I first visited Club 20, an influential Western Slope group, in 2002 to cover the U.S. Senate debate between Republican Wayne Allard and Democrat Tom Strickland.
That was my introduction to the Western Slope’s complex issues.
During most of my Club 20 visits to Grand Junction, first for the Rocky Mountain News and then for The Denver Post, I covered candidate debates at the fall conferences in even-covered years. Every visit, I met more and more folks, from county commissioners to water experts, and the experience made me appreciate the uniqueness of our state.
Now when I attend Club 20 I go with my boss, Secretary of State Wayne Williams, as was the case Friday and Saturday.
Williams Friday morning kicked off the UChooseCO campaign in Grand Junction, which is designed to inform unaffiliated voters about the June 26 primary. For the first time they’ll automatically be able to participate. That night he attended Club 20’s awards dinner and on Saturday the secretary addressed the group about ballot measures.
At the two-day event, I realized that in a way I had come full circle.
The keynote speaker at Friday night’s award dinner was Gale Norton, former Colorado attorney general and former secretary of the U.S. Department of the Interior, who gave an interesting talk that started with the fact that Club 20 turned 65 this year.
Norton was the favorite to win the 1996 GOP Senate primary, but lost to Congressman Allard, who won the general election and his re-election bid in 2002.
During the dinner there were numerous of mentions of the late Wayne Aspinall, who represented the Western Slope in Congress from 1943 to 1973. For years he was chairman of the House Interior and Insular Affairs Committee, and focused his efforts on Western land and water issues.
Aspinall’s congressional career ended in 1972, when he lost the primary. A prominent Larimer County Democrat, Amos Allard, was so mad he left the Democratic Party. So did his son, Wayne, who registered as a Republican.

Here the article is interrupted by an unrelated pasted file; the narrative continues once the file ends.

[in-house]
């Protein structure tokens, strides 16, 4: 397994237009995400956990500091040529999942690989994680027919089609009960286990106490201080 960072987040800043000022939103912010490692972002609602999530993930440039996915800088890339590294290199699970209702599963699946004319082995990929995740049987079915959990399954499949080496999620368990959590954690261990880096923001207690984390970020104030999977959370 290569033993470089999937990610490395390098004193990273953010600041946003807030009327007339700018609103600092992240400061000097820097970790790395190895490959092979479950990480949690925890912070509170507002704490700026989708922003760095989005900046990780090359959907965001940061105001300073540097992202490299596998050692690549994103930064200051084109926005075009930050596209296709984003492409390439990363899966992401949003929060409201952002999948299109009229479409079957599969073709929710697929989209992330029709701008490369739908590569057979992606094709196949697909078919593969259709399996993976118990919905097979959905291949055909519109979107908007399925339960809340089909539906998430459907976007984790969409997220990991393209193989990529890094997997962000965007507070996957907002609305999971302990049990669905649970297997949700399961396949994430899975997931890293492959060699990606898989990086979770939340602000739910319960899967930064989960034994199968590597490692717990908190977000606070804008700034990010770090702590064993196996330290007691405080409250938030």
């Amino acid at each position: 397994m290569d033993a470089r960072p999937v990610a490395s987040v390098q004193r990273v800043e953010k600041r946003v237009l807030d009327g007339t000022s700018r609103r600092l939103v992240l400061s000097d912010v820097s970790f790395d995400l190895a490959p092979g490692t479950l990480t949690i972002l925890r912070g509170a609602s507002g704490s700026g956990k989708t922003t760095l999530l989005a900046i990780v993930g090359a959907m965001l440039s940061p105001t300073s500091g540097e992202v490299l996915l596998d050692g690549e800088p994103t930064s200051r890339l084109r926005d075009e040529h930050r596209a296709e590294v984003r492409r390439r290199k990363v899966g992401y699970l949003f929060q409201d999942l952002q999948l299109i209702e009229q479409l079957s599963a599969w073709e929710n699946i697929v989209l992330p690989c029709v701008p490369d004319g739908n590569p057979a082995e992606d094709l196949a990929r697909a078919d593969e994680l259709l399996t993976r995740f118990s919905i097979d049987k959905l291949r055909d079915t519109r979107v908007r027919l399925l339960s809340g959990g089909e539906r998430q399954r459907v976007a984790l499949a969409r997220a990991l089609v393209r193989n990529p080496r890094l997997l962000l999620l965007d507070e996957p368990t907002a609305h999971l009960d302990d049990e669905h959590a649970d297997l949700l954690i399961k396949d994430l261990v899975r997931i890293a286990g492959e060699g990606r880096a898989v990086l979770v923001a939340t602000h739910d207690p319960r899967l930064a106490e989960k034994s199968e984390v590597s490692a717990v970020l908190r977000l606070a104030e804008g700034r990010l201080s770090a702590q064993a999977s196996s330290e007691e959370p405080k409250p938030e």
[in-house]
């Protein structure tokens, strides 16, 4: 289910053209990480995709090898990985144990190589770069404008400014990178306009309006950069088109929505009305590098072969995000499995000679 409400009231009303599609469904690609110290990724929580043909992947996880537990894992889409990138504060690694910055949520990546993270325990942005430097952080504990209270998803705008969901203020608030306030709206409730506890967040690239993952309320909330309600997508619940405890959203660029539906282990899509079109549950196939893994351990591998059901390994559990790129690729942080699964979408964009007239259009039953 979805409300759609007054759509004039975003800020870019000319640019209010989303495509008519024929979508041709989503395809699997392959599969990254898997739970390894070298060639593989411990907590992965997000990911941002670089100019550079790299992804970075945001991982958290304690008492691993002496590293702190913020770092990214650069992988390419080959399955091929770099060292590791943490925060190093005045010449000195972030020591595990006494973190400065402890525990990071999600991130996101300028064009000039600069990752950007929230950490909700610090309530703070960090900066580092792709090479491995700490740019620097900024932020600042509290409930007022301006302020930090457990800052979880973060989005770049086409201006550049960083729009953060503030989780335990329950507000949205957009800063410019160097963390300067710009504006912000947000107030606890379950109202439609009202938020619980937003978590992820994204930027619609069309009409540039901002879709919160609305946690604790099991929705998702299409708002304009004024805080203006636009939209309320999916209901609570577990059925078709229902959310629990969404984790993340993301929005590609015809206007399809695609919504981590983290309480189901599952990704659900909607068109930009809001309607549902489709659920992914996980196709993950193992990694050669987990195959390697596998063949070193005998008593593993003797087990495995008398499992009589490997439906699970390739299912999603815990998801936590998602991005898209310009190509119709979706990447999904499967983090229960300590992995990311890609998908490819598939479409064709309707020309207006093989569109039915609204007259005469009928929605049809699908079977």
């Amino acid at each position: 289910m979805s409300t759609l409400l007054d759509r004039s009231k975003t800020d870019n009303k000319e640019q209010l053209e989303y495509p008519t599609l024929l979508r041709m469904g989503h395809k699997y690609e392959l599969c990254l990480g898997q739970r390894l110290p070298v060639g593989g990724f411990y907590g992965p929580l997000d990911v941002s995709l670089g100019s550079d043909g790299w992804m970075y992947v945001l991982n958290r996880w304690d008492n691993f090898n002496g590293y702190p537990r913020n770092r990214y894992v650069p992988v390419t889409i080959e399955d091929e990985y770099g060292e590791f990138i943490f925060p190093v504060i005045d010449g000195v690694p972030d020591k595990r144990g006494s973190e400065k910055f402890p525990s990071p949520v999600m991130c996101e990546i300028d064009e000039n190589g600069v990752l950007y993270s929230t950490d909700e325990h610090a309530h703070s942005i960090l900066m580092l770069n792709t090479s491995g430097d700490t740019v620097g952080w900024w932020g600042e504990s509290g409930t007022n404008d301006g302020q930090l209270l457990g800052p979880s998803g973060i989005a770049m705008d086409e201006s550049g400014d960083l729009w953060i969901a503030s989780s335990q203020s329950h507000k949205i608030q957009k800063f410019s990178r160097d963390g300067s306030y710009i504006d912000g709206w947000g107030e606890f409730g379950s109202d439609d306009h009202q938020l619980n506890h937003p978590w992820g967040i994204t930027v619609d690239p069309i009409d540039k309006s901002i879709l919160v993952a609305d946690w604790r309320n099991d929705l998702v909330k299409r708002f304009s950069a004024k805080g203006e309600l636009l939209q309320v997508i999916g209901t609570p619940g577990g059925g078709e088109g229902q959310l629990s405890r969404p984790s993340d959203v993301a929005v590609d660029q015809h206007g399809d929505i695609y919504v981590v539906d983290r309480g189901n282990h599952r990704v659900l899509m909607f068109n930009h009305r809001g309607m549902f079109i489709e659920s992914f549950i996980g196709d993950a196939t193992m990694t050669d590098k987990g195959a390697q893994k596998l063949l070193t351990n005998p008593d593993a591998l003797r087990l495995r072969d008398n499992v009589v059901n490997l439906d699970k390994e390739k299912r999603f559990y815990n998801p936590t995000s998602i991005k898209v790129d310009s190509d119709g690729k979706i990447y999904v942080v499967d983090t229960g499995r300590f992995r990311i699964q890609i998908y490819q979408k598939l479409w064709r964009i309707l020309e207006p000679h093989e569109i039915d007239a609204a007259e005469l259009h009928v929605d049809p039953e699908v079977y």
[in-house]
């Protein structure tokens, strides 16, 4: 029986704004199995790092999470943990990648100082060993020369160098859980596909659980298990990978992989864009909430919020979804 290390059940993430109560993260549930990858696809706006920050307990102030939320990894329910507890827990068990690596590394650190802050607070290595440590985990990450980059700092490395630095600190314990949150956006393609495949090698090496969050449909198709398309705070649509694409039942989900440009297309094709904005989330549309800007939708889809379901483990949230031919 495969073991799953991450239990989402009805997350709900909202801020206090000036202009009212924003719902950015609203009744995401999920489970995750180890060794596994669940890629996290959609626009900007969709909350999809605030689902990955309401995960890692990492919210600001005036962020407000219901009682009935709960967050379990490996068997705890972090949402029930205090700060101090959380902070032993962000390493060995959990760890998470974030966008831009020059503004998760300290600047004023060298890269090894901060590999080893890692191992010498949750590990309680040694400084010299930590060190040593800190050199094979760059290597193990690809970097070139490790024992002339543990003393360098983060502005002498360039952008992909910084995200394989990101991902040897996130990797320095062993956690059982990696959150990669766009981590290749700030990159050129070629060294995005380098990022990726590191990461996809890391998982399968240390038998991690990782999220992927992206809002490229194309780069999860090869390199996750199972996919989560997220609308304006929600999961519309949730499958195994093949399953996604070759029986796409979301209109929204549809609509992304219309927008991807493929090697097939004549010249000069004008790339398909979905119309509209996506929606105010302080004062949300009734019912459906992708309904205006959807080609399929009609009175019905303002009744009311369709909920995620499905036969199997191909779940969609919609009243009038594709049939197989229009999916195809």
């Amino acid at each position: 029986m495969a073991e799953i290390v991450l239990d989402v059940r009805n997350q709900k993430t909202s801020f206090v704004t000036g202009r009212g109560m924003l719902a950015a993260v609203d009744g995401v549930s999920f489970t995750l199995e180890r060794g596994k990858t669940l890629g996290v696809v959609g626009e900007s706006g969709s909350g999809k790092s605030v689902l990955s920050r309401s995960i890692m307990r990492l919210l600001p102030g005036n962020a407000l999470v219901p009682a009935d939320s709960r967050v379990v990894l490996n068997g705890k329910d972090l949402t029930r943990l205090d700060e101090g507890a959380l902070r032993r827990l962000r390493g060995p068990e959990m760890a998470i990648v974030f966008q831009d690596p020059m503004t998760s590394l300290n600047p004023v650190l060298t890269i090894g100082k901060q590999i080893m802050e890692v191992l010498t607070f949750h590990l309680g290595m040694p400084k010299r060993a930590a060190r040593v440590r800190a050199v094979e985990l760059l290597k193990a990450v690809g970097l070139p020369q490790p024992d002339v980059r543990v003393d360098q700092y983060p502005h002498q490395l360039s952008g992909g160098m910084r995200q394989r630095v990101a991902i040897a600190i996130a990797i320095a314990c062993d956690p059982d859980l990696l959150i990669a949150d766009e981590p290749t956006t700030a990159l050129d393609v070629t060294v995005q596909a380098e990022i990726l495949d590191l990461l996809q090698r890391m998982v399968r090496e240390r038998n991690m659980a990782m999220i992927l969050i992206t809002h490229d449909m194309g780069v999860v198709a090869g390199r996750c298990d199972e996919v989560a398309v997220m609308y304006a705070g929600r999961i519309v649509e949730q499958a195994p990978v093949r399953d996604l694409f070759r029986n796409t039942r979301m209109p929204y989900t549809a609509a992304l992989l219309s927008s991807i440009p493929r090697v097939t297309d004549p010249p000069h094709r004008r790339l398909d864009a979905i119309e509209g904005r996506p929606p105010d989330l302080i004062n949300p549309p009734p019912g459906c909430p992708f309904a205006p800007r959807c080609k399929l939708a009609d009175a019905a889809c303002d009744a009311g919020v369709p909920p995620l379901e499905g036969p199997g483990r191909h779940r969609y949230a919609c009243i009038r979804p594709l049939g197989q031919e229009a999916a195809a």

“Aspinall was a conservative, pro-development Democrat. Many of today’s Democrats would say he’s a right-wing Republican,” Norton said in her speech, which was covered by Colorado Politics’ Joey Bunch.
Also at Club 20 event was U.S. Sen. Michael Bennet, a Denver Democrat, and U.S. Rep. Scott Tipton, a Cortez Republican, as well as candidates for statewide office.
In addition, Marti Whitmore, county attorney in Montrose , was at the dinner. She was the GOP nominee for attorney general in 2002 trying to unseat the Democratic incumbent, Ken Salazar. She also was at the 2002 event.
One of the award winners at Friday’s Club 20 dinner was Terri Binder, who once served on the Regional Transportation District board. I covered RTD, which is how I met folks like Jon Caldara and Jack McCroskey. The RTD board was a deliciously dysfunctional assignment, and this was the start of a story I wrote for the Rocky in 1996:
A bizarre lesson in democracy occurs once a month in a brick building in downtown Denver when the deeply divided RTD board meets.
And meets. And meets.
Between snipes at each other and jabs at the staff, the directors establish policy for the behemoth Regional Transportation District. The meetings begin at 5 p.m. on the third Tuesday of the month and continue late into the night or early the next morning.
“I look forward to the meetings as a cow would to slaughter,” said one director, David Bishop, who chose not to run for re-election in November.
The new general manager, Cal Marsella, called the RTD process “very unique.”
“We get the agenda passed, but there is a lot of bloodletting in the process,” he said.
Binder joined Club 20 when she moved to Grand Junction, and although she and her husband are back in the metro area she remains a member.
Binder clearly was moved Friday when she was one four recipients to receive Club 20’s Johnson-Theos Bridge Builder Award award for their commitment to collaborative problem-solving. The other three were Lt. Gov. Donna Lynne, Kathy Welt of Hotchkiss and Irv Halter, executive director of the Colorado Department of Local Affairs.
Former Rep. J Paul Brown, R-Ignacio, and Sen. Don Coram, R-Montrose, and others also received awards.
Secretary Williams talked Saturday about measures Coloradans have passed or rejected over the years, including Gallagher and TABOR. A separate panel also addressed those measures.
Coloradans in 2016 passed Amendment 71, which requires backers of proposed constitutional amendments to gather petition signatures in all 35 state Senate districts and requires a 55 percent majority to pass. A judge just struck down the petition requirement.
Williams drew plenty of applause when he said his office will appeal. The secretary pointed out that 60 of Colorado’s 64 counties approved the measure. Only Denver, Boulder, Gilpin and San Miguel counties voted against it.
“We want to protect the will of the voters,” he said.